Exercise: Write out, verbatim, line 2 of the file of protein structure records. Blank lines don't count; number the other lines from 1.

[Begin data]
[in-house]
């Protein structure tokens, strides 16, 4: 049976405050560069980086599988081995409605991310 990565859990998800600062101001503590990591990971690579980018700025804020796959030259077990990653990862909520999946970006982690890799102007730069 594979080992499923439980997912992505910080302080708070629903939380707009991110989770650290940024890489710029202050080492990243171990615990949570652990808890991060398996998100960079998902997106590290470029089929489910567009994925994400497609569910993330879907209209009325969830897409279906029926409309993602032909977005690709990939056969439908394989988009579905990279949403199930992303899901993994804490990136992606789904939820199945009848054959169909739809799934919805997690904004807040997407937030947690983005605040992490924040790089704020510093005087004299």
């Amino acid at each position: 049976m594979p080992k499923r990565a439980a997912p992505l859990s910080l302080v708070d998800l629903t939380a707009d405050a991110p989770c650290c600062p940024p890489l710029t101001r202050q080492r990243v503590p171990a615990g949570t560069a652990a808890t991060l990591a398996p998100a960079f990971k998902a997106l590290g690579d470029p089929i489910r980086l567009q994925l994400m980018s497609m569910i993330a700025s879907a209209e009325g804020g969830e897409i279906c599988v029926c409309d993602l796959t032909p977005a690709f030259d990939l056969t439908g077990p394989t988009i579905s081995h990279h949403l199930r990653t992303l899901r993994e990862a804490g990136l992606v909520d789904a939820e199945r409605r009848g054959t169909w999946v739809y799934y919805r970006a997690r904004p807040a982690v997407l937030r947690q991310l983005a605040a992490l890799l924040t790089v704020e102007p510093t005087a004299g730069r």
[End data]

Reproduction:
């Protein structure tokens, strides 16, 4: 049976405050560069980086599988081995409605991310 990565859990998800600062101001503590990591990971690579980018700025804020796959030259077990990653990862909520999946970006982690890799102007730069 594979080992499923439980997912992505910080302080708070629903939380707009991110989770650290940024890489710029202050080492990243171990615990949570652990808890991060398996998100960079998902997106590290470029089929489910567009994925994400497609569910993330879907209209009325969830897409279906029926409309993602032909977005690709990939056969439908394989988009579905990279949403199930992303899901993994804490990136992606789904939820199945009848054959169909739809799934919805997690904004807040997407937030947690983005605040992490924040790089704020510093005087004299």